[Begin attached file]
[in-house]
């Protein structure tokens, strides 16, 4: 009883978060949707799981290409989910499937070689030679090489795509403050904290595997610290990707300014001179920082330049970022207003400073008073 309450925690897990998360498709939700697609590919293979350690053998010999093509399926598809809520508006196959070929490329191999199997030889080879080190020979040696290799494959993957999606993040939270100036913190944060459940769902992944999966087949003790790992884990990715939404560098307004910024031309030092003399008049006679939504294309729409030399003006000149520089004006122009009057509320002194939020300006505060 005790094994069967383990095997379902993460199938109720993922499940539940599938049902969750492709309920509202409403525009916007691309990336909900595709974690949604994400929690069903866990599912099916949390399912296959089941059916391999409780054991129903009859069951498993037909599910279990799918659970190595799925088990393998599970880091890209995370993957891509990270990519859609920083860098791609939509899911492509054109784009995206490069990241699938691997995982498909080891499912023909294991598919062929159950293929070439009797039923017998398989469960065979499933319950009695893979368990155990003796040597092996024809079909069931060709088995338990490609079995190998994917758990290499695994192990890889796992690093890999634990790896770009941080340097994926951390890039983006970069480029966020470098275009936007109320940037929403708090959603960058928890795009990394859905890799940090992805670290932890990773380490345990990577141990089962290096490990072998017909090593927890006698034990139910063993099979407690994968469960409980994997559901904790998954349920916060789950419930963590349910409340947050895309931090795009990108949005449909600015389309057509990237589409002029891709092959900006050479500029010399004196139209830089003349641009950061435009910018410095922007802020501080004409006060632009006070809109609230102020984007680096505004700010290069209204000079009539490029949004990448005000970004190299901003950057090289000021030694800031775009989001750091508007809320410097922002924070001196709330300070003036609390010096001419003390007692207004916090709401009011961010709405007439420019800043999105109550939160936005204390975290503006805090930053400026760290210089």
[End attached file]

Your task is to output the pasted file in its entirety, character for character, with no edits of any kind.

[in-house]
């Protein structure tokens, strides 16, 4: 009883978060949707799981290409989910499937070689030679090489795509403050904290595997610290990707300014001179920082330049970022207003400073008073 309450925690897990998360498709939700697609590919293979350690053998010999093509399926598809809520508006196959070929490329191999199997030889080879080190020979040696290799494959993957999606993040939270100036913190944060459940769902992944999966087949003790790992884990990715939404560098307004910024031309030092003399008049006679939504294309729409030399003006000149520089004006122009009057509320002194939020300006505060 005790094994069967383990095997379902993460199938109720993922499940539940599938049902969750492709309920509202409403525009916007691309990336909900595709974690949604994400929690069903866990599912099916949390399912296959089941059916391999409780054991129903009859069951498993037909599910279990799918659970190595799925088990393998599970880091890209995370993957891509990270990519859609920083860098791609939509899911492509054109784009995206490069990241699938691997995982498909080891499912023909294991598919062929159950293929070439009797039923017998398989469960065979499933319950009695893979368990155990003796040597092996024809079909069931060709088995338990490609079995190998994917758990290499695994192990890889796992690093890999634990790896770009941080340097994926951390890039983006970069480029966020470098275009936007109320940037929403708090959603960058928890795009990394859905890799940090992805670290932890990773380490345990990577141990089962290096490990072998017909090593927890006698034990139910063993099979407690994968469960409980994997559901904790998954349920916060789950419930963590349910409340947050895309931090795009990108949005449909600015389309057509990237589409002029891709092959900006050479500029010399004196139209830089003349641009950061435009910018410095922007802020501080004409006060632009006070809109609230102020984007680096505004700010290069209204000079009539490029949004990448005000970004190299901003950057090289000021030694800031775009989001750091508007809320410097922002924070001196709330300070003036609390010096001419003390007692207004916090709401009011961010709405007439420019800043999105109550939160936005204390975290503006805090930053400026760290210089």